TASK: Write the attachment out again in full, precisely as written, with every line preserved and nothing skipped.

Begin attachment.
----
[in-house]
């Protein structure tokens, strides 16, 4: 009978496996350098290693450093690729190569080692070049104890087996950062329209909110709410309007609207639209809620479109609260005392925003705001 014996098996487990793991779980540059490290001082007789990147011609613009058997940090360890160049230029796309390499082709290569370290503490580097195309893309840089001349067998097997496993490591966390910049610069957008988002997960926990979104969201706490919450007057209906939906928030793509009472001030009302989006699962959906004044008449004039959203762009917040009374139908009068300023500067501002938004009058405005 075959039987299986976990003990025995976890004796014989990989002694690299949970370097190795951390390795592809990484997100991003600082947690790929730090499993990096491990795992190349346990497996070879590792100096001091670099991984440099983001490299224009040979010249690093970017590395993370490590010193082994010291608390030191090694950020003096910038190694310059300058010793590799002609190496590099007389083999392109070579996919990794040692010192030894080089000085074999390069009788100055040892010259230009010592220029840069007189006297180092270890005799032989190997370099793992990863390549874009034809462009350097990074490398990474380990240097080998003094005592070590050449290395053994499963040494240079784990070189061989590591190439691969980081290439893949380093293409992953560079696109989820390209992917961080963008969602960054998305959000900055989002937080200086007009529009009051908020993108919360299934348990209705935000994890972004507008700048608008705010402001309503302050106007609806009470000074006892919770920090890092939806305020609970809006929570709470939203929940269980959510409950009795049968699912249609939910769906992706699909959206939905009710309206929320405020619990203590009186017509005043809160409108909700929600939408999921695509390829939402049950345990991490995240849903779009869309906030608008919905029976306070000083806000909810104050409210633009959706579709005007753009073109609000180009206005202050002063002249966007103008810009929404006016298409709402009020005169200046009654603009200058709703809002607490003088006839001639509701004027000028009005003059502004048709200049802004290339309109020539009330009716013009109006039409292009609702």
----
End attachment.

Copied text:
[in-house]
């Protein structure tokens, strides 16, 4: 009978496996350098290693450093690729190569080692070049104890087996950062329209909110709410309007609207639209809620479109609260005392925003705001 014996098996487990793991779980540059490290001082007789990147011609613009058997940090360890160049230029796309390499082709290569370290503490580097195309893309840089001349067998097997496993490591966390910049610069957008988002997960926990979104969201706490919450007057209906939906928030793509009472001030009302989006699962959906004044008449004039959203762009917040009374139908009068300023500067501002938004009058405005 075959039987299986976990003990025995976890004796014989990989002694690299949970370097190795951390390795592809990484997100991003600082947690790929730090499993990096491990795992190349346990497996070879590792100096001091670099991984440099983001490299224009040979010249690093970017590395993370490590010193082994010291608390030191090694950020003096910038190694310059300058010793590799002609190496590099007389083999392109070579996919990794040692010192030894080089000085074999390069009788100055040892010259230009010592220029840069007189006297180092270890005799032989190997370099793992990863390549874009034809462009350097990074490398990474380990240097080998003094005592070590050449290395053994499963040494240079784990070189061989590591190439691969980081290439893949380093293409992953560079696109989820390209992917961080963008969602960054998305959000900055989002937080200086007009529009009051908020993108919360299934348990209705935000994890972004507008700048608008705010402001309503302050106007609806009470000074006892919770920090890092939806305020609970809006929570709470939203929940269980959510409950009795049968699912249609939910769906992706699909959206939905009710309206929320405020619990203590009186017509005043809160409108909700929600939408999921695509390829939402049950345990991490995240849903779009869309906030608008919905029976306070000083806000909810104050409210633009959706579709005007753009073109609000180009206005202050002063002249966007103008810009929404006016298409709402009020005169200046009654603009200058709703809002607490003088006839001639509701004027000028009005003059502004048709200049802004290339309109020539009330009716013009109006039409292009609702």